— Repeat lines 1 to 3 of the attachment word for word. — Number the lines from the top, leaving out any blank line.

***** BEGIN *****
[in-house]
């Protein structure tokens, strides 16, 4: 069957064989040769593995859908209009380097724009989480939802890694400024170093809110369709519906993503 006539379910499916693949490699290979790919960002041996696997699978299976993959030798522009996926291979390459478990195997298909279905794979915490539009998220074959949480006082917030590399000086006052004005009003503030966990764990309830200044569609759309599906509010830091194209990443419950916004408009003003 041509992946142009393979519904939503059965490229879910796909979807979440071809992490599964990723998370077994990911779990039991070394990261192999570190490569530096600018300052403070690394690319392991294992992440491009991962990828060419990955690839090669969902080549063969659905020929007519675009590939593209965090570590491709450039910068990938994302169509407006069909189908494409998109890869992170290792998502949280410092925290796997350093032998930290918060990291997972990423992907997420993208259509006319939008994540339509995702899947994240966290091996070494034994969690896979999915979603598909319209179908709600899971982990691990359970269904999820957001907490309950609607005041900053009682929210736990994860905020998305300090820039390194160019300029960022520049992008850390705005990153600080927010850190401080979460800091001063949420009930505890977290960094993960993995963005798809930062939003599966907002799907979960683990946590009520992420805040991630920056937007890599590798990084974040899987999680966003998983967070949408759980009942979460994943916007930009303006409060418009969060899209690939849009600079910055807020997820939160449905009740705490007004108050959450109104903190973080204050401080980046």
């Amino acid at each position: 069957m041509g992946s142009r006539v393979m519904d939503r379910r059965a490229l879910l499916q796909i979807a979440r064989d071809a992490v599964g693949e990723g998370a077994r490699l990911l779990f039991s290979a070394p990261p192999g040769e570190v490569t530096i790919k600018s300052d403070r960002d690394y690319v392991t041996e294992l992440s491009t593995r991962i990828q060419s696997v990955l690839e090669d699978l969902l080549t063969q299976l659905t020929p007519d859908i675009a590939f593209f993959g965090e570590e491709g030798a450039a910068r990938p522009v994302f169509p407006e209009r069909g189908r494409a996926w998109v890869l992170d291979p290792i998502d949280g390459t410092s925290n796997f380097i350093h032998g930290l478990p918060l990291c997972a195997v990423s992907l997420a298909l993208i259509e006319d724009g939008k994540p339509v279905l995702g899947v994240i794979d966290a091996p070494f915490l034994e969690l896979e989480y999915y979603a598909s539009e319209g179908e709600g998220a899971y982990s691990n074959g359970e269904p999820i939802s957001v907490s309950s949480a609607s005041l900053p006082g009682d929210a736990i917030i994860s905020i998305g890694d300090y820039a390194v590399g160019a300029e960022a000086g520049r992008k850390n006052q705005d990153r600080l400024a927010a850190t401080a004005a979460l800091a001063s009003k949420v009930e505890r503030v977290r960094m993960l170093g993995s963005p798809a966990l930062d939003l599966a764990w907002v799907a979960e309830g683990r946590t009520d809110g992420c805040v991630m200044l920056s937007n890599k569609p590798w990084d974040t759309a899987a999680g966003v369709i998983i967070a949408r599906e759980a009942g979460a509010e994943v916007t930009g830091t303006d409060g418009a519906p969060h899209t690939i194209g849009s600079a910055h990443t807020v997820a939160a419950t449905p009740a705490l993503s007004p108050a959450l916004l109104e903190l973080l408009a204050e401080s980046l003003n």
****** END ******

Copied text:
[in-house]
């Protein structure tokens, strides 16, 4: 069957064989040769593995859908209009380097724009989480939802890694400024170093809110369709519906993503 006539379910499916693949490699290979790919960002041996696997699978299976993959030798522009996926291979390459478990195997298909279905794979915490539009998220074959949480006082917030590399000086006052004005009003503030966990764990309830200044569609759309599906509010830091194209990443419950916004408009003003 041509992946142009393979519904939503059965490229879910796909979807979440071809992490599964990723998370077994990911779990039991070394990261192999570190490569530096600018300052403070690394690319392991294992992440491009991962990828060419990955690839090669969902080549063969659905020929007519675009590939593209965090570590491709450039910068990938994302169509407006069909189908494409998109890869992170290792998502949280410092925290796997350093032998930290918060990291997972990423992907997420993208259509006319939008994540339509995702899947994240966290091996070494034994969690896979999915979603598909319209179908709600899971982990691990359970269904999820957001907490309950609607005041900053009682929210736990994860905020998305300090820039390194160019300029960022520049992008850390705005990153600080927010850190401080979460800091001063949420009930505890977290960094993960993995963005798809930062939003599966907002799907979960683990946590009520992420805040991630920056937007890599590798990084974040899987999680966003998983967070949408759980009942979460994943916007930009303006409060418009969060899209690939849009600079910055807020997820939160449905009740705490007004108050959450109104903190973080204050401080980046």
């Amino acid at each position: 069957m041509g992946s142009r006539v393979m519904d939503r379910r059965a490229l879910l499916q796909i979807a979440r064989d071809a992490v599964g693949e990723g998370a077994r490699l990911l779990f039991s290979a070394p990261p192999g040769e570190v490569t530096i790919k600018s300052d403070r960002d690394y690319v392991t041996e294992l992440s491009t593995r991962i990828q060419s696997v990955l690839e090669d699978l969902l080549t063969q299976l659905t020929p007519d859908i675009a590939f593209f993959g965090e570590e491709g030798a450039a910068r990938p522009v994302f169509p407006e209009r069909g189908r494409a996926w998109v890869l992170d291979p290792i998502d949280g390459t410092s925290n796997f380097i350093h032998g930290l478990p918060l990291c997972a195997v990423s992907l997420a298909l993208i259509e006319d724009g939008k994540p339509v279905l995702g899947v994240i794979d966290a091996p070494f915490l034994e969690l896979e989480y999915y979603a598909s539009e319209g179908e709600g998220a899971y982990s691990n074959g359970e269904p999820i939802s957001v907490s309950s949480a609607s005041l900053p006082g009682d929210a736990i917030i994860s905020i998305g890694d300090y820039a390194v590399g160019a300029e960022a000086g520049r992008k850390n006052q705005d990153r600080l400024a927010a850190t401080a004005a979460l800091a001063s009003k949420v009930e505890r503030v977290r960094m993960l170093g993995s963005p798809a966990l930062d939003l599966a764990w907002v799907a979960e309830g683990r946590t009520d809110g992420c805040v991630m200044l920056s937007n890599k569609p590798w990084d974040t759309a899987a999680g966003v369709i998983i967070a949408r599906e759980a009942g979460a509010e994943v916007t930009g830091t303006d409060g418009a519906p969060h899209t690939i194209g849009s600079a910055h990443t807020v997820a939160a419950t449905p009740a705490l993503s007004p108050a959450l916004l109104e903190l973080l408009a204050e401080s980046l003003n």